No Gains for Women in Pharma

Nov 14, 2007
By Pharmaceutical Executive Editors

Think women's voices within healthcare are growing louder? Think again. New research shows, despite a growing number of programs to promote diversity within the pharmaceutical industry, the number of women in senior and middle management has remained largely the same.

The study, commissioned by the nonprofit Healthcare Businesswomen's Association and fielded by Booz Allen Hamilton, drew on data from 19 US and European pharma companies. It tracked women's positions over the last five years, as well as management practices within the life sciences industry.

The study revealed that the number of senior management positions held by women remained at a constant 17 percent, while the percentage of female middle managers remained at about 34 percent since 2002. This compares with the 22 percent of total management positions women hold worldwide, according to HBA.

"So many companies are trying to better their workforces, you would think there would be some trending upward," says Laurie Cooke, CEO of HBA. "Now that we have this data, we can start helping them to refocus their resources on programs that can gain better results."

Increasingly, Big Pharma workplace programs are focused on raising the number of female leaders. The reason for these programs often echoes the much-cited research from Catalyst, which found that the Fortune 500 companies with the highest percentage of women corporate officers yielded higher return on equity and shareholder value.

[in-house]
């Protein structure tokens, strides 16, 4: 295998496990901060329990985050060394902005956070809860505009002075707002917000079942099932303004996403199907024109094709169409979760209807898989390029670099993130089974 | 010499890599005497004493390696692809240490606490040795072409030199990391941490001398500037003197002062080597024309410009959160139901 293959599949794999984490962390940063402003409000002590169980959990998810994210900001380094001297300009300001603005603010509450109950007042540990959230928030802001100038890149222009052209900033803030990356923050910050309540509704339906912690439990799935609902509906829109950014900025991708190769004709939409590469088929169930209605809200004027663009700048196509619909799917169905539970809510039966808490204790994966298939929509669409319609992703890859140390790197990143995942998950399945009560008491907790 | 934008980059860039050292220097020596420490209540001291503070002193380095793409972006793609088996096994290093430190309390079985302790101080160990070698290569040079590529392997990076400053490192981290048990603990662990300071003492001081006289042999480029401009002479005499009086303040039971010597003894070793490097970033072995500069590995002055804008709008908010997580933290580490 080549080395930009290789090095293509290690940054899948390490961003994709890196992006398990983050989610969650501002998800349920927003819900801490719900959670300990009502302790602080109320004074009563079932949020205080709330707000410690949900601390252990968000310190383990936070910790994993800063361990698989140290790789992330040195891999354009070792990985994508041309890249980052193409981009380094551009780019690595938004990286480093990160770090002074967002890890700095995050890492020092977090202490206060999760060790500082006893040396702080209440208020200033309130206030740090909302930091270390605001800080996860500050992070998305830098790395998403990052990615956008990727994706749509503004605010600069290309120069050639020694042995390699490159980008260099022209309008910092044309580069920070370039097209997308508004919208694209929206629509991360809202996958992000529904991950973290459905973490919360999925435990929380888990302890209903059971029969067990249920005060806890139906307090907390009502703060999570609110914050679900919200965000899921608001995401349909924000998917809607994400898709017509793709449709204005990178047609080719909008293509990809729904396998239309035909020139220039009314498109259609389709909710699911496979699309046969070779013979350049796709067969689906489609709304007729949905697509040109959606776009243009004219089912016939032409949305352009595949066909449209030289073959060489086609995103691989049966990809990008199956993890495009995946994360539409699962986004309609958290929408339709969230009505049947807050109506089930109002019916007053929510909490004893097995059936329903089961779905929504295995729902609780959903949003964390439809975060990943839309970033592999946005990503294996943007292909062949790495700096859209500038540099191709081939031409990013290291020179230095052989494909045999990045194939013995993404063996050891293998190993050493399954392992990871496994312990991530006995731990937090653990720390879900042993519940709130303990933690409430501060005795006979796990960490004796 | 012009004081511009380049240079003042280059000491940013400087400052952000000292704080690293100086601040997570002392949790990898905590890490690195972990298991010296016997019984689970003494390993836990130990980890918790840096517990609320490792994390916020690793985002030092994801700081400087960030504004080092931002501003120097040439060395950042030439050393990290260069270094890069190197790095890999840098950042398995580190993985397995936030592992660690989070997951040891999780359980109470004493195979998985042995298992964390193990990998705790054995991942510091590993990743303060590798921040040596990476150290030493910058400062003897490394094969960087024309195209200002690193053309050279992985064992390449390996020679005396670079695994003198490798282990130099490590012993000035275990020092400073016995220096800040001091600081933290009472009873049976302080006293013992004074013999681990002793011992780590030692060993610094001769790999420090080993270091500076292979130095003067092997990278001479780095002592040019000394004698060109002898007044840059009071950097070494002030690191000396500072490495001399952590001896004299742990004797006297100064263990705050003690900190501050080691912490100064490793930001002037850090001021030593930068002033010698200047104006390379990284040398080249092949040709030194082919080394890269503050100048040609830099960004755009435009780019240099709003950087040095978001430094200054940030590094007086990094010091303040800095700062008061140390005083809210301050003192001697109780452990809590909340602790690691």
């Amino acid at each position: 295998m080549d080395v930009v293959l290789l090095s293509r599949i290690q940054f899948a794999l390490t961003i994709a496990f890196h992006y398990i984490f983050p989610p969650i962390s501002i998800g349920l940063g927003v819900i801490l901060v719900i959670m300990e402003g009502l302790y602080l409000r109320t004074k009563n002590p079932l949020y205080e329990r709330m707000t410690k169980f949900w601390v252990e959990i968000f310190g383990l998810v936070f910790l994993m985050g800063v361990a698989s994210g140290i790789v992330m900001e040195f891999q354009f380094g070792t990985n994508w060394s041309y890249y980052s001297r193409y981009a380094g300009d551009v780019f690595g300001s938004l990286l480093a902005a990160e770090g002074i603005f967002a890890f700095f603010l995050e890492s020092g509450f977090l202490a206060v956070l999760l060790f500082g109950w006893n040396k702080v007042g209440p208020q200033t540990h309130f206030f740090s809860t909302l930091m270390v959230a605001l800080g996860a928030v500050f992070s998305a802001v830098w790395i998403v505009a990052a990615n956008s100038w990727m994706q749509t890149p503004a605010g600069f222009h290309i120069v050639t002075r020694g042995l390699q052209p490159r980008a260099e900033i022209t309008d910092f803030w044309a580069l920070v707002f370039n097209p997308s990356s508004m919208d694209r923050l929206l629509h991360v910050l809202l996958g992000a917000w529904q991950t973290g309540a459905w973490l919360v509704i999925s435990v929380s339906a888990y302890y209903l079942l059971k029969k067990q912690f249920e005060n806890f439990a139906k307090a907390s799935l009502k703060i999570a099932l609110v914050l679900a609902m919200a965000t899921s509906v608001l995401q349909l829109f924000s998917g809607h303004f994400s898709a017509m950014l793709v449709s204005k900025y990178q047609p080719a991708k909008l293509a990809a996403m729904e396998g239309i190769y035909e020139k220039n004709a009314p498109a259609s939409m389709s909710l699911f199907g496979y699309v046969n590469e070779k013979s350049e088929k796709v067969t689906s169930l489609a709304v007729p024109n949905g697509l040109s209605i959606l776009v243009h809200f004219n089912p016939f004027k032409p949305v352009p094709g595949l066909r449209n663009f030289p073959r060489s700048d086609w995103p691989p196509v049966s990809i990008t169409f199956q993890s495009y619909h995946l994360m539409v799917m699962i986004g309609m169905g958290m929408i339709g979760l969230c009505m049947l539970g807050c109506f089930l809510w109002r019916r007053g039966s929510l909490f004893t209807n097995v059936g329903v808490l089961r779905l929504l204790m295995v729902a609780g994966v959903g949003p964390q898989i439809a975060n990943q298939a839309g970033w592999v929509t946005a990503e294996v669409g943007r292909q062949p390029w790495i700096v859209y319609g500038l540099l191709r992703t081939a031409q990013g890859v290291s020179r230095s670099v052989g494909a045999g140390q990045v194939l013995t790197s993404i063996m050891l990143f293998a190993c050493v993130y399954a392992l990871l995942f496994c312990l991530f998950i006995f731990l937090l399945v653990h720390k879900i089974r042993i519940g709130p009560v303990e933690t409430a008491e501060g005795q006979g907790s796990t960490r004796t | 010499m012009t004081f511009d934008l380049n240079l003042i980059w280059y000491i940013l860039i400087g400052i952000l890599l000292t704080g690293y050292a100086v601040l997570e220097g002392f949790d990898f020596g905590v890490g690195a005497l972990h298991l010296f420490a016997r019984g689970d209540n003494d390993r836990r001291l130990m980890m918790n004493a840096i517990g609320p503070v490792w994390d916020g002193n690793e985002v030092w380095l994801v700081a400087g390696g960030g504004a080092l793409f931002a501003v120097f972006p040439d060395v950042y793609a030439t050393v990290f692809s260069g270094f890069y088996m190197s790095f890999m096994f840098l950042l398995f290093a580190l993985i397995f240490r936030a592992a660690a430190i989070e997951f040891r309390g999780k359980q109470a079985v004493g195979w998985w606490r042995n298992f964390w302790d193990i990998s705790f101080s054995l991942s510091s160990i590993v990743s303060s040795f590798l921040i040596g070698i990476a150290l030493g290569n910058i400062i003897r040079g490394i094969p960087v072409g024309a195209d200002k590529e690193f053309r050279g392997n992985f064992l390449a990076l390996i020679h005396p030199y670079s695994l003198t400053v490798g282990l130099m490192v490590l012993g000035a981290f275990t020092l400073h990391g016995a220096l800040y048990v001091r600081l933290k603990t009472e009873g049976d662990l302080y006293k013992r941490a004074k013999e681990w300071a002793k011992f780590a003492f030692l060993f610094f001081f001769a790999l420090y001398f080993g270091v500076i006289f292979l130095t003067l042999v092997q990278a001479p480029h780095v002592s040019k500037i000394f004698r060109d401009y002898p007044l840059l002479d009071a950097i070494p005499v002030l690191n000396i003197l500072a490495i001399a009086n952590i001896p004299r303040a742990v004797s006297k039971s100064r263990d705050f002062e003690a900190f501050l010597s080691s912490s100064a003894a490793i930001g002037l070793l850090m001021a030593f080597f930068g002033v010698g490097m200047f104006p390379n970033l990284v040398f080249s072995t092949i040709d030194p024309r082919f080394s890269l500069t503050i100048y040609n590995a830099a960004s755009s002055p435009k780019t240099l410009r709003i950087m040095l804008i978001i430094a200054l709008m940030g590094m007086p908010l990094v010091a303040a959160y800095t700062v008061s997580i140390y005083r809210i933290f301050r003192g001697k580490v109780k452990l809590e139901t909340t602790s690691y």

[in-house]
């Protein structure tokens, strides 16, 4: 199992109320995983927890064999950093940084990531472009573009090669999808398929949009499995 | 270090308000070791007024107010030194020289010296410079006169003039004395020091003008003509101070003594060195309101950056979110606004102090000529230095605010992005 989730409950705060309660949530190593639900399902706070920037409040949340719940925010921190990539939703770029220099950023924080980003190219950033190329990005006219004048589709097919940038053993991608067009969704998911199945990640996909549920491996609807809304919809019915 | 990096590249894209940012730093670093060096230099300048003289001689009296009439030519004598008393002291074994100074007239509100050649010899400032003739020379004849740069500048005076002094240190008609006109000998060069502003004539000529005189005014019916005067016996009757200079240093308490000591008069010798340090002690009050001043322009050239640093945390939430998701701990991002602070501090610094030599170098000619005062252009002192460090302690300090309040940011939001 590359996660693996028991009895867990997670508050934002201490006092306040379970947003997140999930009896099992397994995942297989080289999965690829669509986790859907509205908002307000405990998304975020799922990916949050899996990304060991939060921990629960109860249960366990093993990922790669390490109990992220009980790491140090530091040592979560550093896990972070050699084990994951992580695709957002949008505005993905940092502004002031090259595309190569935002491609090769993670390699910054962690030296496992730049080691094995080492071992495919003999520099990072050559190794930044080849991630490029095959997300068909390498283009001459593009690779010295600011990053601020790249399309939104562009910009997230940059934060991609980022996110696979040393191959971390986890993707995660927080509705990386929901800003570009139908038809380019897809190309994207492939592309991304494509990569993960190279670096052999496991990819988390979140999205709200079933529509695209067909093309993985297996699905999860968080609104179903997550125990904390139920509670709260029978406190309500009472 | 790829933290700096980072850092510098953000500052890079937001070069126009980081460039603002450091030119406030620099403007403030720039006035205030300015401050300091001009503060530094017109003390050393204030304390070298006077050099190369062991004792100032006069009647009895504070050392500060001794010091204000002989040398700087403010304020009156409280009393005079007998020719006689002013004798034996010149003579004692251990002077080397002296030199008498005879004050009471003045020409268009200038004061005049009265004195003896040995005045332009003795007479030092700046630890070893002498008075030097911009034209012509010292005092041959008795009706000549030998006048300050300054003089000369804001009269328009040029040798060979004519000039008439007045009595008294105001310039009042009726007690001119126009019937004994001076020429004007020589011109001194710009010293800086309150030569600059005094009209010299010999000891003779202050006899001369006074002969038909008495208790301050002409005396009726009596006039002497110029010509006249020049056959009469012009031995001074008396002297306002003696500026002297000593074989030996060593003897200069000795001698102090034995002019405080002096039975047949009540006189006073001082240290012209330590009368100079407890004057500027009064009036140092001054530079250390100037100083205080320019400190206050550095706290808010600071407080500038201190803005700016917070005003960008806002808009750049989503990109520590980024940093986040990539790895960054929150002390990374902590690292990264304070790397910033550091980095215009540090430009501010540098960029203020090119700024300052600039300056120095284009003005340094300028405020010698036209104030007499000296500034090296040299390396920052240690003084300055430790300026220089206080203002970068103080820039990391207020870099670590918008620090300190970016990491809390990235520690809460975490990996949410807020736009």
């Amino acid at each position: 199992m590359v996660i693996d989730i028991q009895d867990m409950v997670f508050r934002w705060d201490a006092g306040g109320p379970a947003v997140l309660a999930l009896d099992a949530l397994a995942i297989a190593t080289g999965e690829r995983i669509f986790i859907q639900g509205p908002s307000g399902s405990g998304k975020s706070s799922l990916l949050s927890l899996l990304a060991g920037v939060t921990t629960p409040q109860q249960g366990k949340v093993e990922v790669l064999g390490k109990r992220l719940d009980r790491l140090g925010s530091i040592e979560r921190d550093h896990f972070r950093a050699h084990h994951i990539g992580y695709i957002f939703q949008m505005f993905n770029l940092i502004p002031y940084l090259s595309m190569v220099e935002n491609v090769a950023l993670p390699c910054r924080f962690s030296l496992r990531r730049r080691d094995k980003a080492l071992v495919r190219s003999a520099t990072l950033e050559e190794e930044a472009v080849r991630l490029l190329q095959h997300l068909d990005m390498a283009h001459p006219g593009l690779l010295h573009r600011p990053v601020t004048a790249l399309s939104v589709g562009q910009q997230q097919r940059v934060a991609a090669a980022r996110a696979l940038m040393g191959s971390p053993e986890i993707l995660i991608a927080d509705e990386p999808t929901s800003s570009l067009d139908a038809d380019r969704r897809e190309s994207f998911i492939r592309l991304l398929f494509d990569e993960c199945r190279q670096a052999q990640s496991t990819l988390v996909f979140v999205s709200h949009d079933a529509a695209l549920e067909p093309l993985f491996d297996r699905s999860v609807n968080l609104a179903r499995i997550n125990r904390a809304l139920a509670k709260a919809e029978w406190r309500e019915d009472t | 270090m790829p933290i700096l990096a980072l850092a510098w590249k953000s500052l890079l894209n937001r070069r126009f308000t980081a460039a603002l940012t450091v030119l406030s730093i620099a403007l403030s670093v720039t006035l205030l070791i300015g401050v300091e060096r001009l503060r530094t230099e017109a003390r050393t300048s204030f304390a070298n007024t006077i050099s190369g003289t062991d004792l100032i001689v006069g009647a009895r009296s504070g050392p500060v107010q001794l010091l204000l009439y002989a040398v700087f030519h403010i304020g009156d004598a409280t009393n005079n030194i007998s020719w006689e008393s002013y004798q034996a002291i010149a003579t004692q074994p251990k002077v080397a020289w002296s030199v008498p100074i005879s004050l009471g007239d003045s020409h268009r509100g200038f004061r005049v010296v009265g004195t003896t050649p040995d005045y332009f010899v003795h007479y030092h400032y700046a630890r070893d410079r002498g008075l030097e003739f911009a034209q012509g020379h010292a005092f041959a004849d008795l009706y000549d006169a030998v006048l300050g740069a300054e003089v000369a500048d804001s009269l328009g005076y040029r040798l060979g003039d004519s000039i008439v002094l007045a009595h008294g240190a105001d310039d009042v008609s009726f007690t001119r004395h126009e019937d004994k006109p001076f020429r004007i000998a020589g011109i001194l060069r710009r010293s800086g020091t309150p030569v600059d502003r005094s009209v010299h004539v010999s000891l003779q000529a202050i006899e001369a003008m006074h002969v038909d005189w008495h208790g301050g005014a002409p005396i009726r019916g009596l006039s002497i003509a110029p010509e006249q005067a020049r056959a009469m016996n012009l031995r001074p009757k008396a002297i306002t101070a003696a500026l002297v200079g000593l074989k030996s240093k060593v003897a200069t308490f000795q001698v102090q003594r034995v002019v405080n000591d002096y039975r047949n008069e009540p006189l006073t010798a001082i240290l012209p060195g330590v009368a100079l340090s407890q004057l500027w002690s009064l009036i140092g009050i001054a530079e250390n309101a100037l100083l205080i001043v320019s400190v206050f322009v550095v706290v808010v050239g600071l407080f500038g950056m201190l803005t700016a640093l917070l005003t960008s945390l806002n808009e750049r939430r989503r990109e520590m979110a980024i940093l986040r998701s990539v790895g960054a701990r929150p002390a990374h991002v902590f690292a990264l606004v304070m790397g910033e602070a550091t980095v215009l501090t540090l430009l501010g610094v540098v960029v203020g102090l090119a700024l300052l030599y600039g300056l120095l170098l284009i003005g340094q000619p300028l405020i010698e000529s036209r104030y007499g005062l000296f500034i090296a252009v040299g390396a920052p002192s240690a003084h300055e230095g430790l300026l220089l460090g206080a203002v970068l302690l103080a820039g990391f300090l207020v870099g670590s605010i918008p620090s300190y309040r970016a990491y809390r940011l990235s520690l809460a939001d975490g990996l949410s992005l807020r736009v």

So, the question remains: What helps women get up the ladder? Surprisingly, it's not just performance. Rather, the study found that women at the top say they focus on networking and relationship building, instead of "just putting your head down and getting the job done," says Cooke.

To that end, the study advises that women leaders at companies champion female-led diversity initiatives and offer networking and mentoring opportunities. One example of such a program is Executive Women Impacting Novartis, founded by Meryl Zausner, a CFO at Novartis Oncology who was named HBA's Woman of the Year. However, just what elements of these workplace programs truly encourage women to stay within the workforce remain to be seen.

Meanwhile, the industry's boards of directors remain male-dominated, but less so than other industries. Catalyst reports that, in 2006, 18 percent of Fortune 500 pharma industry boards were composed of women, compared with an average of 14.6 percent in other industries.

Still, access to those board seats remains a challenge, even for long-time female execs in the industry. "Despite the so-called shortage of directors that you read about in the business press, truth is those who have never served on a board still find it hard to land that first board seat—men or women," says Beverly Behan, managing director, board effectiveness, Hay Group.

lorem ipsum